Lots of our people have lots of opinions. Here are just a few of them
ThoughtWorks embraces the individuality of the people in the organization and hence the opinions expressed in the blogs may contradict each other and also may not represent the opinions of ThoughtWorks.
I have a common command-line pattern I grew tired of typing. An example
$ mvn verify | tee verify.out
I use this pattern so often as I want to both watch the build on screen, and have a save file to grep when something goes wrong. Sometimes I also find myself telling the computer:
$ mvn verify | tee verify.out $ mv verify.out verify-old.out $ $EDITOR pom.xml $ mvn verify | tee verify.out $ diff verify-old.out verify.out
I want to see what changed in my build. But ... too much typing! So I automated with
gee, a mashup of …
If you need to store your users' passwords, it's essential that you never store them plainly. Instead you must store a cryptographic hash of them, so that people who get access to your database don't get the passwords. Cade and Daniel explain how to do this properly: salting the hash to avoid lookup table attacks, and using an appropriate hashing algorithm to defend against well-equipped attackers.
I got tired of downloading my own scripts from Github when working among multiple projects. So I automated it, of course. The bitsh project reuses a test script from the shell project, and now the
Makefile for bitsh is simply:
SHELL=/bin/bash test: @[ -t 1 ] && flags=-c ; \ ./test-bitsh.sh -i -- $$flags t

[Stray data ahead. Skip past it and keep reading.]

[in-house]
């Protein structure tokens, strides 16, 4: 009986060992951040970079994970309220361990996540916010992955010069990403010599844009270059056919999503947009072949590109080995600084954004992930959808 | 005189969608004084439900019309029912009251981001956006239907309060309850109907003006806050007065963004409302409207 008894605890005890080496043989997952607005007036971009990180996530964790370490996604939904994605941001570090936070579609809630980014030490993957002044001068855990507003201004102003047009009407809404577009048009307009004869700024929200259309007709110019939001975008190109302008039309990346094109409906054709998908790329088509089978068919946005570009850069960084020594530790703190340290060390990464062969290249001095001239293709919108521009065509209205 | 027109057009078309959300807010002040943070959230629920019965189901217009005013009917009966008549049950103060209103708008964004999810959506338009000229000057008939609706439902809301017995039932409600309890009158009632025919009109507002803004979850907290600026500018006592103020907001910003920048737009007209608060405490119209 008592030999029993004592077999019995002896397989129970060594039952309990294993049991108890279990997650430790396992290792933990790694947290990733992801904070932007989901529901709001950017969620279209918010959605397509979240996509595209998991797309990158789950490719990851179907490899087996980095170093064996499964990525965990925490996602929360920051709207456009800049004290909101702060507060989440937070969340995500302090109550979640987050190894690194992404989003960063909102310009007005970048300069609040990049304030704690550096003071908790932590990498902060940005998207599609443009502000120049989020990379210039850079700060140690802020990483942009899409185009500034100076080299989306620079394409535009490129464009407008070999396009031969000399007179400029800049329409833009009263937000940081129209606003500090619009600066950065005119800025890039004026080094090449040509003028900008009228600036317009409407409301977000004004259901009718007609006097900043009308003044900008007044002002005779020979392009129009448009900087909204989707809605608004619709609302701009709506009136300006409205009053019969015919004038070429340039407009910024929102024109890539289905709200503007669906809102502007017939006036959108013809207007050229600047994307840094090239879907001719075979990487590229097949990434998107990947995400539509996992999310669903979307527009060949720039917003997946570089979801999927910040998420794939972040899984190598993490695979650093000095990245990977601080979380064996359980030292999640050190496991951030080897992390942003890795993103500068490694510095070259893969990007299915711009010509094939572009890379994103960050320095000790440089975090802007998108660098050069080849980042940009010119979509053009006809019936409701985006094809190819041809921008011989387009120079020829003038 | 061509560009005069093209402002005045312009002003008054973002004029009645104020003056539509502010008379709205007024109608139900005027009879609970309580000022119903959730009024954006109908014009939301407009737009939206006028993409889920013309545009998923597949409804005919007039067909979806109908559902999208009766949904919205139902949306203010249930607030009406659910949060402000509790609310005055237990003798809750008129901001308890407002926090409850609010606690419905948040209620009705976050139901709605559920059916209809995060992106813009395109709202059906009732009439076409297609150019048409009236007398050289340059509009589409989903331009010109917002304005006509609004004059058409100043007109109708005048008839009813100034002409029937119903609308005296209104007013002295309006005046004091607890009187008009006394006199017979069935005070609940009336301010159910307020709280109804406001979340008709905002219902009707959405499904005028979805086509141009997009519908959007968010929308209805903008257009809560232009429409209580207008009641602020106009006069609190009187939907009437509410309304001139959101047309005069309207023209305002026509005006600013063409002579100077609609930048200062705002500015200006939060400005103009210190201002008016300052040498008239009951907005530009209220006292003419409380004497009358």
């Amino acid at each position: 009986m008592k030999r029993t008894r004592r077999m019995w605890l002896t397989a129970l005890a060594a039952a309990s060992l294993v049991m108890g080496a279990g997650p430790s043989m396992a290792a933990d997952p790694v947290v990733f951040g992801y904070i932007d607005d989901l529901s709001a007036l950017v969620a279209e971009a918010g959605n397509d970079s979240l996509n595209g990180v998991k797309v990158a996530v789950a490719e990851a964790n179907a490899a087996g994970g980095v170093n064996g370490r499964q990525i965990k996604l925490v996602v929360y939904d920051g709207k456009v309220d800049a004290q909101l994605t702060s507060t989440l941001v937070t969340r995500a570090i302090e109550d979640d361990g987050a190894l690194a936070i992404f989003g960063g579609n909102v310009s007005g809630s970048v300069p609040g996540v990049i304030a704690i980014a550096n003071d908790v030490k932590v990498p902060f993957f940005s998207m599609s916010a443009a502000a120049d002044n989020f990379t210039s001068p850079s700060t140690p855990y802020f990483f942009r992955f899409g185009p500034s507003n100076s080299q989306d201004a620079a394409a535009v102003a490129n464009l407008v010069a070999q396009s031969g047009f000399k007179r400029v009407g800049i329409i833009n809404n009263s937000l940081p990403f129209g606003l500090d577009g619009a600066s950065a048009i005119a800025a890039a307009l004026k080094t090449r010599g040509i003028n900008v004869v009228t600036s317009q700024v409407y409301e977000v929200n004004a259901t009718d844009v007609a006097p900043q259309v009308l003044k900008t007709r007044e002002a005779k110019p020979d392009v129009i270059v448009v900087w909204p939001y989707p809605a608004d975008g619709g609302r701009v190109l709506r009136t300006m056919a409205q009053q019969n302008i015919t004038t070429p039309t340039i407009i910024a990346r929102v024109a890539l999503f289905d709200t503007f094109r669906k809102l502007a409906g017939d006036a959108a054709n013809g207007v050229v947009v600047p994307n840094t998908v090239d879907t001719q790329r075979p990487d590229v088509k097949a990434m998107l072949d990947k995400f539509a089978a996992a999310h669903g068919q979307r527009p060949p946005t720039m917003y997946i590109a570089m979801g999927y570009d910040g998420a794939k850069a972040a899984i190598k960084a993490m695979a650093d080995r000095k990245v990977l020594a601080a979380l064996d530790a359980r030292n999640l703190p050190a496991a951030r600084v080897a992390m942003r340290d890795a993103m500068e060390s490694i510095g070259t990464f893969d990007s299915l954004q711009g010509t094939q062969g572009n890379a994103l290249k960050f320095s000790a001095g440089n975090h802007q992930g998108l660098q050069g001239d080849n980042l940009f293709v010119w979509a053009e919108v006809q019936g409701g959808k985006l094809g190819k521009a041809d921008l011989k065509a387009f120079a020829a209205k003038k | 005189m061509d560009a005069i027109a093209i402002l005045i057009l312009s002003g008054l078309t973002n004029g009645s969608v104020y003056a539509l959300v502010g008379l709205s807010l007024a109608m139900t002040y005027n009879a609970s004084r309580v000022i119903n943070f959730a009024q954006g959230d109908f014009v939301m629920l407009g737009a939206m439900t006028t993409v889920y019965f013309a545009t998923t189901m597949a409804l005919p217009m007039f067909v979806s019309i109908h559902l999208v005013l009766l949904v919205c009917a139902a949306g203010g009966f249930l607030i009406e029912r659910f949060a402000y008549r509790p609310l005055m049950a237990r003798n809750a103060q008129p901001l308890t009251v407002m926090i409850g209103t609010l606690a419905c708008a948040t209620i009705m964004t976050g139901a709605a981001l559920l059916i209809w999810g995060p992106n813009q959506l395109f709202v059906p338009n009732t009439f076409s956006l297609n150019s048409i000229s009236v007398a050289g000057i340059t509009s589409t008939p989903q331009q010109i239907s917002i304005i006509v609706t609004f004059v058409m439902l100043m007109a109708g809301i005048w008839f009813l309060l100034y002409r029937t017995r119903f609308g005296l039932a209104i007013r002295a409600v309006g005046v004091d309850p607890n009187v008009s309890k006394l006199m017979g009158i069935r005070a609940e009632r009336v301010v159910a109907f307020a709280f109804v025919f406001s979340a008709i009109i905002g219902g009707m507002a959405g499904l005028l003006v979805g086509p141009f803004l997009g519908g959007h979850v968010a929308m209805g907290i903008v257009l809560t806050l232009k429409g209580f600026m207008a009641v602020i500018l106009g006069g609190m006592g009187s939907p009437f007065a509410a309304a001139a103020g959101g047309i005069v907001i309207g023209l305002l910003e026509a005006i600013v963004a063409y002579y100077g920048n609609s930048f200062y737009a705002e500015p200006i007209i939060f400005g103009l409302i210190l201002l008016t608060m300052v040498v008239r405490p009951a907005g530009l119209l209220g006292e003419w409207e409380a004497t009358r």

By the way, why "bitsh"? I hunted around for project names combining "git" and "bash" and found most of them already taken. Beggars can't…
Most programmers do not take full advantage of the languages they work in, though some languages make this a real challenge. Take metaprogramming, or programs that have some self-knowledge. LISP-family languages make this easy and natural; those with macros even more so. Bytecode languages (think Java), and even more so object code languages (think "C"), fall back on extra-linguistic magic such as AOP rewriting.
Text-based languages lay in a middle ground. Best known is Bash. Rarely do programmers take full advantage of Bash features, and few would think of metaprogramming. Not as clean as LISP macros, it…
My coworkers use many ad hoc or single-purpose scripts, things like: checking system status, wrappers for build systems, launching services locally, etc. My UNIX background tells me, "keep it simple, avoid output; Silence is Golden."
Somehow my younger colleagues aren't impressed.
So to avoid acting my age I started sprinkling color into my scripts, and it worked. Feedback was uniformly positive. And true to my UNIX roots, I provided command line flags to disable color.
Some lessons for budding BASHers: